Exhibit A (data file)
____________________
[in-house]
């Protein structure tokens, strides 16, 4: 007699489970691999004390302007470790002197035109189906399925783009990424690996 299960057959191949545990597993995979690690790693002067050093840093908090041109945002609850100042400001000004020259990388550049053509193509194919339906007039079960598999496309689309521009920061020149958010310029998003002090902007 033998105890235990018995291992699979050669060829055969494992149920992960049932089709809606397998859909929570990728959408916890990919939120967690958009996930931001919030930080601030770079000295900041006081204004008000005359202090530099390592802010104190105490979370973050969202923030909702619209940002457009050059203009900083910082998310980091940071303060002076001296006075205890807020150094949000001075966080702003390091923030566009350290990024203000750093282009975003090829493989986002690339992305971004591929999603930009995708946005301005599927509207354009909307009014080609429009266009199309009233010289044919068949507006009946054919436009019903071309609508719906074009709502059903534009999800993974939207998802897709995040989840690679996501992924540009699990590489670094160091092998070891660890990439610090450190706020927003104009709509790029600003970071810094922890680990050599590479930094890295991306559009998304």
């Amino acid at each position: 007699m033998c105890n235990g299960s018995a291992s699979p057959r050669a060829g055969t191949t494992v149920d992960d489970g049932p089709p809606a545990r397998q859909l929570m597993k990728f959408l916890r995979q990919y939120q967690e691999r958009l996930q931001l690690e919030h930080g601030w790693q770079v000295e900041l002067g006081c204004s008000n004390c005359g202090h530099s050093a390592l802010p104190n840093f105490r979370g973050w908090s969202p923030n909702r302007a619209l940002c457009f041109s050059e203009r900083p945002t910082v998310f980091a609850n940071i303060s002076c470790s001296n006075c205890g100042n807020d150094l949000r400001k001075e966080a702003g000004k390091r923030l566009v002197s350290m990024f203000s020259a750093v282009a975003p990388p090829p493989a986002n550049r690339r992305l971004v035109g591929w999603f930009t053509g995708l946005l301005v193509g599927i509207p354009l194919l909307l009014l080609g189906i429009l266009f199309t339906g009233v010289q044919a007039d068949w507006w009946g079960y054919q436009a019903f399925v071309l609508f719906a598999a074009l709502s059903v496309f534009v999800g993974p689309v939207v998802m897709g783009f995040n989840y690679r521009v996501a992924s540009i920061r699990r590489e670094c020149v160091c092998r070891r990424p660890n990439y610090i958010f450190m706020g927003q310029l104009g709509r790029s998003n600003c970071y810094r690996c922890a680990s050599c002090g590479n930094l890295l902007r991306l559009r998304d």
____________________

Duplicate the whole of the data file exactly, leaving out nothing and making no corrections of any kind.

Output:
[in-house]
């Protein structure tokens, strides 16, 4: 007699489970691999004390302007470790002197035109189906399925783009990424690996 299960057959191949545990597993995979690690790693002067050093840093908090041109945002609850100042400001000004020259990388550049053509193509194919339906007039079960598999496309689309521009920061020149958010310029998003002090902007 033998105890235990018995291992699979050669060829055969494992149920992960049932089709809606397998859909929570990728959408916890990919939120967690958009996930931001919030930080601030770079000295900041006081204004008000005359202090530099390592802010104190105490979370973050969202923030909702619209940002457009050059203009900083910082998310980091940071303060002076001296006075205890807020150094949000001075966080702003390091923030566009350290990024203000750093282009975003090829493989986002690339992305971004591929999603930009995708946005301005599927509207354009909307009014080609429009266009199309009233010289044919068949507006009946054919436009019903071309609508719906074009709502059903534009999800993974939207998802897709995040989840690679996501992924540009699990590489670094160091092998070891660890990439610090450190706020927003104009709509790029600003970071810094922890680990050599590479930094890295991306559009998304």
């Amino acid at each position: 007699m033998c105890n235990g299960s018995a291992s699979p057959r050669a060829g055969t191949t494992v149920d992960d489970g049932p089709p809606a545990r397998q859909l929570m597993k990728f959408l916890r995979q990919y939120q967690e691999r958009l996930q931001l690690e919030h930080g601030w790693q770079v000295e900041l002067g006081c204004s008000n004390c005359g202090h530099s050093a390592l802010p104190n840093f105490r979370g973050w908090s969202p923030n909702r302007a619209l940002c457009f041109s050059e203009r900083p945002t910082v998310f980091a609850n940071i303060s002076c470790s001296n006075c205890g100042n807020d150094l949000r400001k001075e966080a702003g000004k390091r923030l566009v002197s350290m990024f203000s020259a750093v282009a975003p990388p090829p493989a986002n550049r690339r992305l971004v035109g591929w999603f930009t053509g995708l946005l301005v193509g599927i509207p354009l194919l909307l009014l080609g189906i429009l266009f199309t339906g009233v010289q044919a007039d068949w507006w009946g079960y054919q436009a019903f399925v071309l609508f719906a598999a074009l709502s059903v496309f534009v999800g993974p689309v939207v998802m897709g783009f995040n989840y690679r521009v996501a992924s540009i920061r699990r590489e670094c020149v160091c092998r070891r990424p660890n990439y610090i958010f450190m706020g927003q310029l104009g709509r790029s998003n600003c970071y810094r690996c922890a680990s050599c002090g590479n930094l890295l902007r991306l559009r998304d």